It's pretty good. There are some parts that are deliberately silly or unsubtle tributes to one thing or another and the occasional proofreading error, but the mechanics are solid, the content is interesting and the presentation is good.
    Quote Originally Posted by Rejakor View Post
    Being able to bind 3 1st level vestiges or a single 3rd seems like a good idea, but most 3rd level vestiges are only mildly better than 1st level ones, so in practice it just means your binder has a ****ton of lower level vestiges and no higher level ones.
    That's what I meant when I said the treatment of levels is the biggest compatibility issue between the systems: SoPM's level 1 spirits don't scale quite well enough to match its level 3 spirits, but its system provides the option to pick 3 level 1s instead of 1 level 3. Otherwise, the Secrets of Pact Magic and Tome of Magic systems are very similar.
    Last edited by eggs; 2012-10-31 at 03:24 AM.

  7. - Top - End - #37
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    Agent 451's Avatar

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    Default Re: Best 3.5e Third Party Books?

    I know that the psionics books put out by Malhavoc Press are pretty well received, but does anyone have experience with Chaositech?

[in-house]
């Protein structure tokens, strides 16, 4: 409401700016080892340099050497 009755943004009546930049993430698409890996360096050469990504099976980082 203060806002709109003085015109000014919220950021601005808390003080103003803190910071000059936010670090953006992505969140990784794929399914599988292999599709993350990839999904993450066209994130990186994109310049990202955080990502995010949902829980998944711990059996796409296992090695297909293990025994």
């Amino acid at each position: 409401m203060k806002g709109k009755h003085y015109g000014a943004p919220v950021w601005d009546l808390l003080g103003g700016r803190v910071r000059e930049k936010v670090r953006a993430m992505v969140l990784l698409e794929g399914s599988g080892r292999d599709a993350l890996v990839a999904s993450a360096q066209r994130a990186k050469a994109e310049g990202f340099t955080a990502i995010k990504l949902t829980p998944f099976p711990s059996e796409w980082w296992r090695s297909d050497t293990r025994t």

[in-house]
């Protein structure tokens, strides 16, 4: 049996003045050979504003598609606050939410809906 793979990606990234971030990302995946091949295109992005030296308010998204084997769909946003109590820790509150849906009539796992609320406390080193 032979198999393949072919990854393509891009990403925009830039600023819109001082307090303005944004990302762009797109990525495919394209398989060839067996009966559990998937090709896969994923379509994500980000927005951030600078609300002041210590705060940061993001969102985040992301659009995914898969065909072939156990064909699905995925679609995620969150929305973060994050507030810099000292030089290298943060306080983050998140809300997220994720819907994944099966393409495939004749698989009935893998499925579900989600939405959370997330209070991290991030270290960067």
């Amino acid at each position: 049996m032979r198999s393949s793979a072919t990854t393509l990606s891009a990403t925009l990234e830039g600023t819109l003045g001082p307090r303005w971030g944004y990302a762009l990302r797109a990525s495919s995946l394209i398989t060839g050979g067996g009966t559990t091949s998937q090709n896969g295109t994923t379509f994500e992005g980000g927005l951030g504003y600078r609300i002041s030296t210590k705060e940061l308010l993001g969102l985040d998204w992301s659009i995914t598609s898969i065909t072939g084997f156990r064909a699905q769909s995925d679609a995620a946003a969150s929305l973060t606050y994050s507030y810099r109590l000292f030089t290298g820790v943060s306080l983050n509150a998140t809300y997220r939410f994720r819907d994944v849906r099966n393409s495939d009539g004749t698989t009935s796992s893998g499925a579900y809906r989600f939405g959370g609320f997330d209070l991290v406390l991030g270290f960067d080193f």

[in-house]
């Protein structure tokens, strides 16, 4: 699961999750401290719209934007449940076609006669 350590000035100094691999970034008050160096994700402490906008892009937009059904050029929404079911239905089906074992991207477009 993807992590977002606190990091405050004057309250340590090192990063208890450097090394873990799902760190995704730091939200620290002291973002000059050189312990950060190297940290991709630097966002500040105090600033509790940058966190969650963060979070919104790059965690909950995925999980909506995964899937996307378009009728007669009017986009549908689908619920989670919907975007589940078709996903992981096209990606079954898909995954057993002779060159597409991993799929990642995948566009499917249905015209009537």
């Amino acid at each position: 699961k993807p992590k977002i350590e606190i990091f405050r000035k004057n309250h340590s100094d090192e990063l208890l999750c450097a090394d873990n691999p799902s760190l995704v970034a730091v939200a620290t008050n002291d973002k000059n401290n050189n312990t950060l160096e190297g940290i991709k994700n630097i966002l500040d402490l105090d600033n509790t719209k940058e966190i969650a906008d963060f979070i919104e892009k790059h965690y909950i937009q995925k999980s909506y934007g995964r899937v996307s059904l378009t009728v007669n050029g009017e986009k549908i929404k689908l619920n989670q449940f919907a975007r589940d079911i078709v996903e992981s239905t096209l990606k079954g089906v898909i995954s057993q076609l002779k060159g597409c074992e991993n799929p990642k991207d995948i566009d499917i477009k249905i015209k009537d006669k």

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  8. - Top - End - #38
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    Default Re: Best 3.5e Third Party Books?

    I can't speak for the rest of the book, but I used Chaositech's grafts once in a Mind Flayers of Thoon campaign. For the most part, they were pretty typical Monte Cook/Malhavoc - cool fluff, good presentation, but mechanics that are either dull or ambiguous in their details (static DCs, lots of flat numeric bonuses to track and rules whose specifics aren't always clear).

    Just addressing Malhavoc in a general sense, it's Monte Cook's company, and almost all the work is Cook's. The books (besides Cordell's) primarily support the fictional/fluff elements of a game, and only do a cursory job on the rules backing them up.

    As a rule of thumb, the more one of their products is aimed toward supporting the fiction of a specific story, the better the product is (Chaositech is one of the better ones in that regard; I also like the event books); the more a book is directed toward augmenting the rules themselves, the worse it is (eg. Book of Eldritch Might 2, which presented things like 3d6 damage or +1 attacks as a fair trade for level 6 Bard spells, or Book of Iron Might, which was complicated to the point where it's easier and more fair just to make up rules on the spot than it is to navigate the system's formulas).
    Last edited by eggs; 2012-10-31 at 03:10 PM.